This article is the paper I read at the Evangelical Theological Society annual conference in 2021. It's pretty long but is organized with lots of headings. It has also been adapted for oral presentation so citations may have been removed in adapting this paper as these are not always relevant for oral presentations, but I still have attempted to cite my work to avoid the appearance of plagiarism. Where I am merely reporting what others have done or said compared to my own ideas should be clear from the context and content of each statement. It is a product of my current research and is still limited in the scope of its analysis of the enneagram.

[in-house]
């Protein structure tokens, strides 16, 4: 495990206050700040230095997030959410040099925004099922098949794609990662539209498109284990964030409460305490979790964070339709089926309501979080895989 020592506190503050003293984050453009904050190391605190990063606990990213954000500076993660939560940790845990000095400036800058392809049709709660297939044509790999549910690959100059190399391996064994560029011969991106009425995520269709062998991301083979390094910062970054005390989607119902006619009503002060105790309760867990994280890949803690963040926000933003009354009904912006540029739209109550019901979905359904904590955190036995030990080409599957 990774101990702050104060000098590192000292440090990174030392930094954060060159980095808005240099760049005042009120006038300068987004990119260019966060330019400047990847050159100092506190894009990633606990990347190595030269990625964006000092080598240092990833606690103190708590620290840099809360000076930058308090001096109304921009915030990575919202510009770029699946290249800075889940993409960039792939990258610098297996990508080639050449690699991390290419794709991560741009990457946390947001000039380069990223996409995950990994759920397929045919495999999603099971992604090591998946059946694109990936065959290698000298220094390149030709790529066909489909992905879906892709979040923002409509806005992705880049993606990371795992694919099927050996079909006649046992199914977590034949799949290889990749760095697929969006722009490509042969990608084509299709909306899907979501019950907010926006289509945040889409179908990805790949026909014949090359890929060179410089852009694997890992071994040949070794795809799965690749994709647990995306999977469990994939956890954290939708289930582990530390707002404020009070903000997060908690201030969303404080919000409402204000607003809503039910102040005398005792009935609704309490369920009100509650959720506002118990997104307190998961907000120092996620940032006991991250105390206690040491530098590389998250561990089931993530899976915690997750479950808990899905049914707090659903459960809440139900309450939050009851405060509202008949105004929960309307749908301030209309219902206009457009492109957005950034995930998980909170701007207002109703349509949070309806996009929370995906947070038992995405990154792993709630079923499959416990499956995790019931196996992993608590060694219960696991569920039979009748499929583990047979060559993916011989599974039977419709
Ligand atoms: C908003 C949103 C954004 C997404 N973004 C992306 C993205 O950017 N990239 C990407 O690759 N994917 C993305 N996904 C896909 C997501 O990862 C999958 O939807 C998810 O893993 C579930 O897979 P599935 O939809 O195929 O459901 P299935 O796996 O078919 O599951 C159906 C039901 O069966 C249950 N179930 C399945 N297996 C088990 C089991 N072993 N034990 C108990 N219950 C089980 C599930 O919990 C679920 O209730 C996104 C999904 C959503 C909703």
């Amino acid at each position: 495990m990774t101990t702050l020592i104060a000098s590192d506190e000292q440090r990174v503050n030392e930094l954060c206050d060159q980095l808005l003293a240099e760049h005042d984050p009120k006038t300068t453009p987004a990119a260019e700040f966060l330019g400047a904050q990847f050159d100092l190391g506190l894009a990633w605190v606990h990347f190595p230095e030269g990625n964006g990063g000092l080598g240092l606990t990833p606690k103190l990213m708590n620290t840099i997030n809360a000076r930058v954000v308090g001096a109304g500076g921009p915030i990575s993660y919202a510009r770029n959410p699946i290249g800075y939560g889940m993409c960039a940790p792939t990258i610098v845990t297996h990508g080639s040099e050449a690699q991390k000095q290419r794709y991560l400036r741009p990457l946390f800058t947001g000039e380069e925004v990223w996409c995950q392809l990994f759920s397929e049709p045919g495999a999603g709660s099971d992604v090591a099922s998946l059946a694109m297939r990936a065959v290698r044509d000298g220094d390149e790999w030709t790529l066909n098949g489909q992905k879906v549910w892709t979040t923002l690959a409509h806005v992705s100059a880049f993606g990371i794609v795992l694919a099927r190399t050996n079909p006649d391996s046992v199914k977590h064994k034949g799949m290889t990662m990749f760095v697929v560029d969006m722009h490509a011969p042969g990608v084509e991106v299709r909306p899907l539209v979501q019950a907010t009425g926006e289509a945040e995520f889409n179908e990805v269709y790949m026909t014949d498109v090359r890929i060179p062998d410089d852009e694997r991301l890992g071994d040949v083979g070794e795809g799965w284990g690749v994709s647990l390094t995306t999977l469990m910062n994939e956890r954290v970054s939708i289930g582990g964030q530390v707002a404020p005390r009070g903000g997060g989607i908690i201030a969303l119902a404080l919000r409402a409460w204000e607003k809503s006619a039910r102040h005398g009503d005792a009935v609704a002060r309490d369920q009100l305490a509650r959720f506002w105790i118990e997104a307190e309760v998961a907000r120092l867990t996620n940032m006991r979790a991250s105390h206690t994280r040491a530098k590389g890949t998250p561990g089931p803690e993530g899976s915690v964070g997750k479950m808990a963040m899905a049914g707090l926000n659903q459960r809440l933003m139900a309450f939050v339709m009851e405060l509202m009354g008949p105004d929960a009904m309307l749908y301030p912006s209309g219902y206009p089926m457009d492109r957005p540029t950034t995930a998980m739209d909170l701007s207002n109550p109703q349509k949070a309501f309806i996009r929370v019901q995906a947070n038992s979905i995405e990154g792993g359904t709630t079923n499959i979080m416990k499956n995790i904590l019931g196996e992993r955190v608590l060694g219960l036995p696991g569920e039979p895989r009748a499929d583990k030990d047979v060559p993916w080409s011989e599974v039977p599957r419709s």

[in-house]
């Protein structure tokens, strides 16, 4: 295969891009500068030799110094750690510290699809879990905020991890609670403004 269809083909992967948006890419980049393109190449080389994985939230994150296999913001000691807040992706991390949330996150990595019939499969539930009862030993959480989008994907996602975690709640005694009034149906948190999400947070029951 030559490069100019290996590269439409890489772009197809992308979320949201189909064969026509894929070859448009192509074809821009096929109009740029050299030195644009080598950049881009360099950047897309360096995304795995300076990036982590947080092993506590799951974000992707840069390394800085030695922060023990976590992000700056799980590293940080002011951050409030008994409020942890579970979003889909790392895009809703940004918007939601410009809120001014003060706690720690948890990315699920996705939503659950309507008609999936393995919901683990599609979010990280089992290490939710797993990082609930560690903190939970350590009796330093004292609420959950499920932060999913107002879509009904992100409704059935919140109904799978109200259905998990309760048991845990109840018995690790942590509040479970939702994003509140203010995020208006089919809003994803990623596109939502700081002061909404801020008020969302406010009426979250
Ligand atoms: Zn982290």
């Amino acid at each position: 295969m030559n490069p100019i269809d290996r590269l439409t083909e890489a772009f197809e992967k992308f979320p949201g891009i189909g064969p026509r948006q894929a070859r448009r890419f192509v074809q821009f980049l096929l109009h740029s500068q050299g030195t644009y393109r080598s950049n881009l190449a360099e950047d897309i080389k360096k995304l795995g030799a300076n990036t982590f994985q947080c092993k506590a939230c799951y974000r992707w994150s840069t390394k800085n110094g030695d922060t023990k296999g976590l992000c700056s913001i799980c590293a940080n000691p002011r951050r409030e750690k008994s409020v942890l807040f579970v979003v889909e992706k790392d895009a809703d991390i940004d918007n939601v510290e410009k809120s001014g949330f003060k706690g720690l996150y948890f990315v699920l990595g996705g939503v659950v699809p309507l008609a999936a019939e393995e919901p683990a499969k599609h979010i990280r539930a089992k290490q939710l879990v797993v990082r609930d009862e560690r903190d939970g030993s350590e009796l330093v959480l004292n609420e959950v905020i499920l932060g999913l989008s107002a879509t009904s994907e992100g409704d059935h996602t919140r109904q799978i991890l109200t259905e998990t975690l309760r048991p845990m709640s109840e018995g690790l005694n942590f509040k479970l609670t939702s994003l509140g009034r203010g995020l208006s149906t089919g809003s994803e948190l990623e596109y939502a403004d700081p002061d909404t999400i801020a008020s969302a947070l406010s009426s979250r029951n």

I’m assuming that if you are here, you have probably heard of the enneagram by now. For the few who may not have heard of it, the short answer is that it’s a personality typing system and personal growth tool. In the past 5 years, there has been an explosion of books, podcasts, businesses, and YouTube channels devoted to the enneagram. Available resources claim that it can improve every area of your life, including, but not limited to your own well-being, marriage, sex life, leadership, business practices, parenting, and most relevant for this conference, your spiritual growth and discipleship.